Brauchler said the laws ensure that perpetrators of violent crime who harm multiple victims are held responsible with prison sentences for each victim, since the terms must run consecutively.
“This guy killed four people,” Brauchler said. “How much time are four lives worth?”
He added that people convicted of vehicular homicide in Colorado, which carries a recommended sentence of between two and six years in prison, are eligible to be sentenced to probation instead of prison.
“If that was the only charge, vehicular homicide, that guy might have walked out of the courtroom,” he said. “There’s no outcome, using those weak charges, that comes even close to justice. That can’t be justice when you kill four people.”
A jury in October found Aguilera-Mederos guilty of four counts of vehicular homicide, six counts of first-degree assault, 10 counts of attempted first-degree assault, four counts of careless driving causing death, two counts of vehicular assault and one count of reckless driving.
The state’s mandatory-minimum laws have faced criticism in recent years, and some of the state’s minimums have been reduced or removed.
State Sen. Bob Gardner, a Colorado Springs Republican who sits on the state’s year-old Sentencing Reform Task Force, said Tuesday that he’s looking into Aguilera-Mederos’ case.
“When I saw the story this morning, I thought it was worth making some inquiries of both prosecutors and defense counsel alike as to whether this is an anomaly, whether this is something we ought to deal with and, frankly, to see whether it is something as we’re doing our sentencing reform that could be addressed,” he said.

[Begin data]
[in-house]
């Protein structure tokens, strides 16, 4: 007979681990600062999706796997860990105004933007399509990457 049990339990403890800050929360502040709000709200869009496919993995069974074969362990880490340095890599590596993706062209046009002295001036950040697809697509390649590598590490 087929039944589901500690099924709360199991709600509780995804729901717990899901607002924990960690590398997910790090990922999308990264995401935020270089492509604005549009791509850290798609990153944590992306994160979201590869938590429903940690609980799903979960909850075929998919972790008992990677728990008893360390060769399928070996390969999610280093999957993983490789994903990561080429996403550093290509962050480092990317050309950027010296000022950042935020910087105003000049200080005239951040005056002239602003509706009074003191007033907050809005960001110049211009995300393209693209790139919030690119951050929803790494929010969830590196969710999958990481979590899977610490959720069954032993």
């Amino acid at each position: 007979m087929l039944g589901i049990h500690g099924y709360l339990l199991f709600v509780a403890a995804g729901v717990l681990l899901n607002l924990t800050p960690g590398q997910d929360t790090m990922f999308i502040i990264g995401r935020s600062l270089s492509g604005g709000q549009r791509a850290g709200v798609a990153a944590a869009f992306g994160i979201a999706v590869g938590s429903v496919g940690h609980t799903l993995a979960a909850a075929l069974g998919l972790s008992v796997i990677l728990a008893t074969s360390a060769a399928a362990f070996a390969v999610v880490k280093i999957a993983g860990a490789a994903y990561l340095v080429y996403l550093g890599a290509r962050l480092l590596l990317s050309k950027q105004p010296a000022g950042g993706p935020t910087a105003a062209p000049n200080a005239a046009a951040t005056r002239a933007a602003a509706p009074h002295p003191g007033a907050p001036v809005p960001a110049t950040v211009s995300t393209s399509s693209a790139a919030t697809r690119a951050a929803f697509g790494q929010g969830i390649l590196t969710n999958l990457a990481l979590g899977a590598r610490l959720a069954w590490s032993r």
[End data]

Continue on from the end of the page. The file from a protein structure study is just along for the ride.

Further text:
The task force, formed by Gov. Jared Polis last year to review and suggest changes to the state’s sentencing laws, began its work with misdemeanor cases and has not yet considered reforms to felony sentencing, said Maureen Cain, a task force member and director of legislative policy and external communications for the Colorado Public Defender’s Office. That work should start next year.
Aguilera-Mederos intends to appeal the jury’s verdict, Colgan said, and is also considering a variety of challenges to the sentence, though those challenges will have to wait until the appeal process concludes. An online petition calling for Polis to commute Aguilera-Mederos’ sentence had more than 1 million signatures Wednesday night.
“The law is just so frustrating because it ends up in miscarriages of justice like this,” Colgan said Tuesday. “The law is poorly written.”
The state’s mandatory sentencing law allows for the trial judge to reduce the sentence within 91 days of Aguilera-Mederos’ commitment to the Department of Corrections, after the department evaluates Aguilera-Mederos and submits a report to the judge. The judge must find “unusual and extenuating circumstances” to modify the sentence, the law says — a step Jones implied he’d be willing to take.
Aguilera-Mederos could also ask the court to reconsider the sentence through other legal avenues, Colgan said.
Colgan expects Augilera-Mederos will not be eligible for parole until he is in his 70s or 80s — state law says he must serve 75% of his sentence (that’d be about 82 years) before he can be paroled.
That percentage often ends up being closer to 50% of the total sentence once the Department of Corrections applies credits for time served, good time and other measures, Brauchler said.
“Nobody on planet Earth can tell you how many days this guy will serve before he is parole-eligible,” Brauchler said.
Colgan said the state’s mandatory minimum sentencing laws should be changed to give more discretion to judges.
“(If) you don’t allow the judge to put some humanity into the law, it becomes a rubber stamp,” he said, “and everybody gets sucked in.”